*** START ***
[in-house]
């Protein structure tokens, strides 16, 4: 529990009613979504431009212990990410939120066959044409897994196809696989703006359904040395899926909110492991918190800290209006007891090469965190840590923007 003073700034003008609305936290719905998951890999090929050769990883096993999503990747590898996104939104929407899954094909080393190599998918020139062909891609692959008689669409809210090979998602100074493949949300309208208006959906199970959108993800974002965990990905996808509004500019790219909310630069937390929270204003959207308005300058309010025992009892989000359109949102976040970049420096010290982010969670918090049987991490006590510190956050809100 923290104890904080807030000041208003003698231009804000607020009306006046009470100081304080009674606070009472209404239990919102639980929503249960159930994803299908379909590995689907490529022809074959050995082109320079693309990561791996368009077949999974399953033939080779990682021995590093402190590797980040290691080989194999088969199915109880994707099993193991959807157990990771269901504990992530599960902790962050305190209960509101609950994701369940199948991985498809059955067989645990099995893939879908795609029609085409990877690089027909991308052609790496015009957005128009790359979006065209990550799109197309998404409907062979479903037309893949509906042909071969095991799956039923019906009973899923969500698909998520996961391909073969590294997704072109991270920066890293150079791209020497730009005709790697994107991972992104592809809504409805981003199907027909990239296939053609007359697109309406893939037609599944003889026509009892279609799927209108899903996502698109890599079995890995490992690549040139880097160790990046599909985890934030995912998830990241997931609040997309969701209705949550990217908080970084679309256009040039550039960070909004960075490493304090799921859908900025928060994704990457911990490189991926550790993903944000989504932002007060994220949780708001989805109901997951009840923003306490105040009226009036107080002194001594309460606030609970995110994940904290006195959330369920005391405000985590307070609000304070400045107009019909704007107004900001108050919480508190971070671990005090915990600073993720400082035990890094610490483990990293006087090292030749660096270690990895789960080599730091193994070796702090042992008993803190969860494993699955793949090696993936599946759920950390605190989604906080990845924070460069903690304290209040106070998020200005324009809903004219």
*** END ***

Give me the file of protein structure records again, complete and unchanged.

[in-house]
């Protein structure tokens, strides 16, 4: 529990009613979504431009212990990410939120066959044409897994196809696989703006359904040395899926909110492991918190800290209006007891090469965190840590923007 003073700034003008609305936290719905998951890999090929050769990883096993999503990747590898996104939104929407899954094909080393190599998918020139062909891609692959008689669409809210090979998602100074493949949300309208208006959906199970959108993800974002965990990905996808509004500019790219909310630069937390929270204003959207308005300058309010025992009892989000359109949102976040970049420096010290982010969670918090049987991490006590510190956050809100 923290104890904080807030000041208003003698231009804000607020009306006046009470100081304080009674606070009472209404239990919102639980929503249960159930994803299908379909590995689907490529022809074959050995082109320079693309990561791996368009077949999974399953033939080779990682021995590093402190590797980040290691080989194999088969199915109880994707099993193991959807157990990771269901504990992530599960902790962050305190209960509101609950994701369940199948991985498809059955067989645990099995893939879908795609029609085409990877690089027909991308052609790496015009957005128009790359979006065209990550799109197309998404409907062979479903037309893949509906042909071969095991799956039923019906009973899923969500698909998520996961391909073969590294997704072109991270920066890293150079791209020497730009005709790697994107991972992104592809809504409805981003199907027909990239296939053609007359697109309406893939037609599944003889026509009892279609799927209108899903996502698109890599079995890995490992690549040139880097160790990046599909985890934030995912998830990241997931609040997309969701209705949550990217908080970084679309256009040039550039960070909004960075490493304090799921859908900025928060994704990457911990490189991926550790993903944000989504932002007060994220949780708001989805109901997951009840923003306490105040009226009036107080002194001594309460606030609970995110994940904290006195959330369920005391405000985590307070609000304070400045107009019909704007107004900001108050919480508190971070671990005090915990600073993720400082035990890094610490483990990293006087090292030749660096270690990895789960080599730091193994070796702090042992008993803190969860494993699955793949090696993936599946759920950390605190989604906080990845924070460069903690304290209040106070998020200005324009809903004219």